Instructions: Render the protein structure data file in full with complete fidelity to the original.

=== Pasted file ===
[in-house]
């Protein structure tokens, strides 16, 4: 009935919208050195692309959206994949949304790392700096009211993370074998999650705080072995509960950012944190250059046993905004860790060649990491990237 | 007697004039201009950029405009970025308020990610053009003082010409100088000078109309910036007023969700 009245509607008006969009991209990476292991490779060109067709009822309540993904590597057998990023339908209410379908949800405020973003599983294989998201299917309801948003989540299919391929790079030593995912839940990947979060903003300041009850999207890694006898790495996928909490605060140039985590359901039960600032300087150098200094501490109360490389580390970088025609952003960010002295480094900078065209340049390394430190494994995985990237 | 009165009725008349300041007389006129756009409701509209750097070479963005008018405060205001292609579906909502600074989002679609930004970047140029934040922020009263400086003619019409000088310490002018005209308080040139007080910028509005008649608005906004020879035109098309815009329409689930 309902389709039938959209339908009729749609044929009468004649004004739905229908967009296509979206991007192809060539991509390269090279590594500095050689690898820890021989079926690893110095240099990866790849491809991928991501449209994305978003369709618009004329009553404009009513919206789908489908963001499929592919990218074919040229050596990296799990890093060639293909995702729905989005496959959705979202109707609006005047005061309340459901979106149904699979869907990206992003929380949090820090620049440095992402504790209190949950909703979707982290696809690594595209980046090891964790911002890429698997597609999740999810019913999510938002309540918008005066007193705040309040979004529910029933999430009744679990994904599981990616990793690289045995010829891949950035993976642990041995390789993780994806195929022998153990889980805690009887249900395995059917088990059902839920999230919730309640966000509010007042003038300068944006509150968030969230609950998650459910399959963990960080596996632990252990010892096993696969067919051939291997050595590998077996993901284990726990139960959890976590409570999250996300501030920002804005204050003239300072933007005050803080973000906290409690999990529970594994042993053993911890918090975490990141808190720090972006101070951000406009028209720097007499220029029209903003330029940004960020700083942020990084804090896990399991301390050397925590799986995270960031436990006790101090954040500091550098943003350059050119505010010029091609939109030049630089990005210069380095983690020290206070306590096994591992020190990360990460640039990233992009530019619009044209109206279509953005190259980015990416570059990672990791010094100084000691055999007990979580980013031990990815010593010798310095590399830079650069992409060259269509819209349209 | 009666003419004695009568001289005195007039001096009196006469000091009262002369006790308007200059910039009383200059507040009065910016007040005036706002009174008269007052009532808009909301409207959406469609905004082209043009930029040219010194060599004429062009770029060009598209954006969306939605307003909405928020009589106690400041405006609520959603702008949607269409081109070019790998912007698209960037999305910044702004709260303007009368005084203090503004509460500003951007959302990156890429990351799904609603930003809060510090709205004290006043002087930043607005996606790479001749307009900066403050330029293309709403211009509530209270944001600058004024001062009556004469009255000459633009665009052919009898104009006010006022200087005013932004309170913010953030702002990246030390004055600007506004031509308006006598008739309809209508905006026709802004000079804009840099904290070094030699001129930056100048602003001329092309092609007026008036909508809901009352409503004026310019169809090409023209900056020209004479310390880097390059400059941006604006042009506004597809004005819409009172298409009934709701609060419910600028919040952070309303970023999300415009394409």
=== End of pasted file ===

[in-house]
């Protein structure tokens, strides 16, 4: 009935919208050195692309959206994949949304790392700096009211993370074998999650705080072995509960950012944190250059046993905004860790060649990491990237 | 007697004039201009950029405009970025308020990610053009003082010409100088000078109309910036007023969700 009245509607008006969009991209990476292991490779060109067709009822309540993904590597057998990023339908209410379908949800405020973003599983294989998201299917309801948003989540299919391929790079030593995912839940990947979060903003300041009850999207890694006898790495996928909490605060140039985590359901039960600032300087150098200094501490109360490389580390970088025609952003960010002295480094900078065209340049390394430190494994995985990237 | 009165009725008349300041007389006129756009409701509209750097070479963005008018405060205001292609579906909502600074989002679609930004970047140029934040922020009263400086003619019409000088310490002018005209308080040139007080910028509005008649608005906004020879035109098309815009329409689930 309902389709039938959209339908009729749609044929009468004649004004739905229908967009296509979206991007192809060539991509390269090279590594500095050689690898820890021989079926690893110095240099990866790849491809991928991501449209994305978003369709618009004329009553404009009513919206789908489908963001499929592919990218074919040229050596990296799990890093060639293909995702729905989005496959959705979202109707609006005047005061309340459901979106149904699979869907990206992003929380949090820090620049440095992402504790209190949950909703979707982290696809690594595209980046090891964790911002890429698997597609999740999810019913999510938002309540918008005066007193705040309040979004529910029933999430009744679990994904599981990616990793690289045995010829891949950035993976642990041995390789993780994806195929022998153990889980805690009887249900395995059917088990059902839920999230919730309640966000509010007042003038300068944006509150968030969230609950998650459910399959963990960080596996632990252990010892096993696969067919051939291997050595590998077996993901284990726990139960959890976590409570999250996300501030920002804005204050003239300072933007005050803080973000906290409690999990529970594994042993053993911890918090975490990141808190720090972006101070951000406009028209720097007499220029029209903003330029940004960020700083942020990084804090896990399991301390050397925590799986995270960031436990006790101090954040500091550098943003350059050119505010010029091609939109030049630089990005210069380095983690020290206070306590096994591992020190990360990460640039990233992009530019619009044209109206279509953005190259980015990416570059990672990791010094100084000691055999007990979580980013031990990815010593010798310095590399830079650069992409060259269509819209349209 | 009666003419004695009568001289005195007039001096009196006469000091009262002369006790308007200059910039009383200059507040009065910016007040005036706002009174008269007052009532808009909301409207959406469609905004082209043009930029040219010194060599004429062009770029060009598209954006969306939605307003909405928020009589106690400041405006609520959603702008949607269409081109070019790998912007698209960037999305910044702004709260303007009368005084203090503004509460500003951007959302990156890429990351799904609603930003809060510090709205004290006043002087930043607005996606790479001749307009900066403050330029293309709403211009509530209270944001600058004024001062009556004469009255000459633009665009052919009898104009006010006022200087005013932004309170913010953030702002990246030390004055600007506004031509308006006598008739309809209508905006026709802004000079804009840099904290070094030699001129930056100048602003001329092309092609007026008036909508809901009352409503004026310019169809090409023209900056020209004479310390880097390059400059941006604006042009506004597809004005819409009172298409009934709701609060419910600028919040952070309303970023999300415009394409």